After having stood empty for 22 years, the Antwerp Stock Exchange building or the Handelsbeurs, opened to the public again.
Back in the 1960s, the Germans had their VWs, the Italians their Fiat 500s, the French the Citroën 2CVs, and the Dutch? A sensible car called the DAF.
Art photographer Athos Burez tackled 'The Baths of Ostend', the famous painting by James Ensor, and gave it his own interpretation.
The only remaining medieval castle in Flanders with a virtually intact defence system faces a new threat.
In 2002, the Dutch poet F. Starik came up with the idea of the Poule des doods – a pool of poets who write and read a poem for the people who have no mourners at their funeral.
It's early morning in Mechelen and the streets are empty. Derek Blyth is looking forward to wandering down the cobbled lanes, looking inside gothic churches, passing some time in the municipal museum, and ending up, as everyone does, in one...
In Hasselt there's no big square, no great art collection, none of the sense of ancient history you feel in nearby towns like Tongeren or Maastricht. Yet it's somehow quietly appealing. At the end of his day in Hasselt, Derek Blyth took a f...
Beer drinking in Flanders goes back a long way. The rich heritage of Flemish beer used to be a well-kept secret, but the efforts of café owners and writers have helped to promote the image of Flemish ales. As word gets around, the names of ...
You can find them in the Old Hack drinking De Koninck or Leffe, the foreign correspondents covering the European Union in Brussels. They have little inclination to seek out stories outside the European “bubble”. But the Brussels press corps...
When the author of this piece decided to drive from Brussels to Antwerp on the old N1 road, it was partly an attempt to discover the other Flanders, the space between the cities. He imagined that the whole journey would take a day at most. ...
To the author, it is impossible to imagine living in the Low Countries without talking Dutch. Deprived of the Dutch teaching he had as a native speaker of English, he would remain baffled by Dutch street names, like Beenhouwersstraat, Hands...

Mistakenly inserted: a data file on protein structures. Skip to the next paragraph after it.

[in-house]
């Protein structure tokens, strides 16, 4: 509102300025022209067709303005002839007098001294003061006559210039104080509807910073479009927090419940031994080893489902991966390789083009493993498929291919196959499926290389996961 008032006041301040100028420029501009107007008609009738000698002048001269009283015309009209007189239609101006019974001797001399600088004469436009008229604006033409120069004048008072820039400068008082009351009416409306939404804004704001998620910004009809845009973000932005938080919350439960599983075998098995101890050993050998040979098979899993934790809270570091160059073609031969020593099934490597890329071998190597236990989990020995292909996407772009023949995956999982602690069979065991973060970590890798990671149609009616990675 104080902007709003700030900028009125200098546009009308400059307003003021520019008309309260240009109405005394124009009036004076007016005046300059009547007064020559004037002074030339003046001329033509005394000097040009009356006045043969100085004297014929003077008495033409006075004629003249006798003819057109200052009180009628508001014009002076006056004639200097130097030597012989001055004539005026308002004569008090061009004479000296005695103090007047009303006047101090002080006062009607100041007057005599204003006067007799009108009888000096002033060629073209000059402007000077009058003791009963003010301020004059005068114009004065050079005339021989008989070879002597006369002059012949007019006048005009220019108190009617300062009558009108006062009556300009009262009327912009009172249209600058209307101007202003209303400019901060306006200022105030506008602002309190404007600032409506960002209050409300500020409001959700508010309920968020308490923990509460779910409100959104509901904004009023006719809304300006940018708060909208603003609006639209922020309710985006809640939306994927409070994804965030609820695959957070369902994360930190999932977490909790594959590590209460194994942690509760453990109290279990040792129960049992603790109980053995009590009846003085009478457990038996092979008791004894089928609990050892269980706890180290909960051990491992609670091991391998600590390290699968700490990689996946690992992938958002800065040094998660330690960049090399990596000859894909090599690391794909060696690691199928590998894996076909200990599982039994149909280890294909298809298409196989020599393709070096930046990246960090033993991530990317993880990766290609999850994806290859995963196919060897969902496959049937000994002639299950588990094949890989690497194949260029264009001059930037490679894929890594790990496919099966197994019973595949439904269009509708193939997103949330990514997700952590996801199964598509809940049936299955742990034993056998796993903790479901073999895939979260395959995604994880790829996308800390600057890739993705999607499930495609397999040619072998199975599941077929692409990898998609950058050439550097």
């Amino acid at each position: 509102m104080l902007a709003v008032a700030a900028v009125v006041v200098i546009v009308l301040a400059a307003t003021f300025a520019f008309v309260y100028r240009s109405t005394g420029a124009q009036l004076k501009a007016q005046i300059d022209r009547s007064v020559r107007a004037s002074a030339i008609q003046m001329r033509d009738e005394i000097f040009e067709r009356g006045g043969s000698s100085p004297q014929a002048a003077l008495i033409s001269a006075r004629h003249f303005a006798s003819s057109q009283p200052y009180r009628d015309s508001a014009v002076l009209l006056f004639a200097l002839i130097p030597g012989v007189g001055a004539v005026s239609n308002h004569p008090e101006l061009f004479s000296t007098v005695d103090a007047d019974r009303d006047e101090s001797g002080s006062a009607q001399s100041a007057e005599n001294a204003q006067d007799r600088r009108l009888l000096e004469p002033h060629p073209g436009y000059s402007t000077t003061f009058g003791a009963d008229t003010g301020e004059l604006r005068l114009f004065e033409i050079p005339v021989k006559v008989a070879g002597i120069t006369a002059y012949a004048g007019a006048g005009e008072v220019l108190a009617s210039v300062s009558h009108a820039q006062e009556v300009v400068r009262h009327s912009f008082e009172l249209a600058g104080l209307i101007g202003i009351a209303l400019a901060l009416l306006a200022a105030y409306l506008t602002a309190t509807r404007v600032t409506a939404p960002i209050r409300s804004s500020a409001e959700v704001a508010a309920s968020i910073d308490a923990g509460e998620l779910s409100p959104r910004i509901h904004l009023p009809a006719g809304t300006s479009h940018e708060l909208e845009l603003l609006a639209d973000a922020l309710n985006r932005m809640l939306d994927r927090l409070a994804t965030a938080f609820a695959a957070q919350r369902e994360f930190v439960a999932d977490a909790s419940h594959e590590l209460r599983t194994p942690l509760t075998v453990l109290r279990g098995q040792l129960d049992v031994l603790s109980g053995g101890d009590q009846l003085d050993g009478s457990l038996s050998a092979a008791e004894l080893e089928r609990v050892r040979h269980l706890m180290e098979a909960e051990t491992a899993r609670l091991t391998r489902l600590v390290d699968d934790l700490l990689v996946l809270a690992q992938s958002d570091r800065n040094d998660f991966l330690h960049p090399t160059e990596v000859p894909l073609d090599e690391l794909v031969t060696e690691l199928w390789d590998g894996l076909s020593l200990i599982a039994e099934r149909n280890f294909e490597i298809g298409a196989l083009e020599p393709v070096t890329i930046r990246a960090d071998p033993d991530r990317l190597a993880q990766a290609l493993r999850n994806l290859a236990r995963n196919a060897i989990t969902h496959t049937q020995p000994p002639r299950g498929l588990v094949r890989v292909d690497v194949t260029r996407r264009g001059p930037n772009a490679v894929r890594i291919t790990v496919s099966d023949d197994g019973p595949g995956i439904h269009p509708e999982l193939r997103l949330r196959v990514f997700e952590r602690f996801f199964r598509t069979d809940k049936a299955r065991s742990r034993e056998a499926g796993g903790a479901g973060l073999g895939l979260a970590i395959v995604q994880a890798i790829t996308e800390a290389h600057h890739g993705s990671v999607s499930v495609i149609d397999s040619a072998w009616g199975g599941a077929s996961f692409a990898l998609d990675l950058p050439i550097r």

Some people have gone to France or Italy in search of passionate romance, but others have fallen hopelessly in love in the unpromising dampness of the Low Countries. The stories of James Boswell and Belle van Zuylen, Charlotte Brontë and he...
Utrecht seemed in 1979 like Utopia compared to the crumbling island monarchy the author had left behind. He was living in Maastricht when Thatcher went to war with Argentina. After Amsterdam he finally landed in Brussels. Sometimes Belgium ...
Many Brontë experts have described Charlotte’s impressions of Belgium, but few have considered what the Belgians thought of Charlotte. The Brussels-based writer and translator Helen Mac-Ewan now fills this gap with her second carefully res...
In December 1516, thanks to help from Erasmus, the first edition of Thomas More’s Utopia came off Dirk Martens’ presses in the university town of Leuven. Originally published in Latin, the fable begins in Antwerp, where More bumps into Gil...
Back in the 1880s, when Van Gogh was plodding through the Brabant potato fields, Eindhoven was just a small Catholic town. Now it is the fifth largest city in the Netherlands, with an acclaimed modern art museum and a world-class design ac...
When I visited Middelburg for the first time, back in the early 1980s, the town was an old-fashioned, religious place. It was a Sunday and everything was closed, except for the churches, which were full. It felt twenty years behind Amsterd...
Review of Derek Blyth's 'Flemish Cities Explored. Bruges, Ghent, Antwerp, Mechelen, Brussels & Louvain' (London, 1996)
British journalist Derek Blyth travels through the Low Countries and stops in cities that are worth visiting. Each time he looks at the place and its inhabitants through curious glasses.
You think you know Flanders and the Netherlands. But take it from us, you haven’t seen anything yet. British journalist Derek Blyth takes you on microadventures to L-Spots, hidden and exciting places in the Low Countries.
You may know the beautiful art cities Bruges, Antwerp, Ghent and Brussels. But Flanders also has many other places that are well worth a visit. In this series, British journalist Derek Blyth crosses through the provinces and discovers the c...
Join us in bidding goodbye to 2022 with seven of the finest stories we published this year about Dutch and Flemish society that are worth re-reading or listening to again.
Our best society stories of 2019, handpicked by the editor.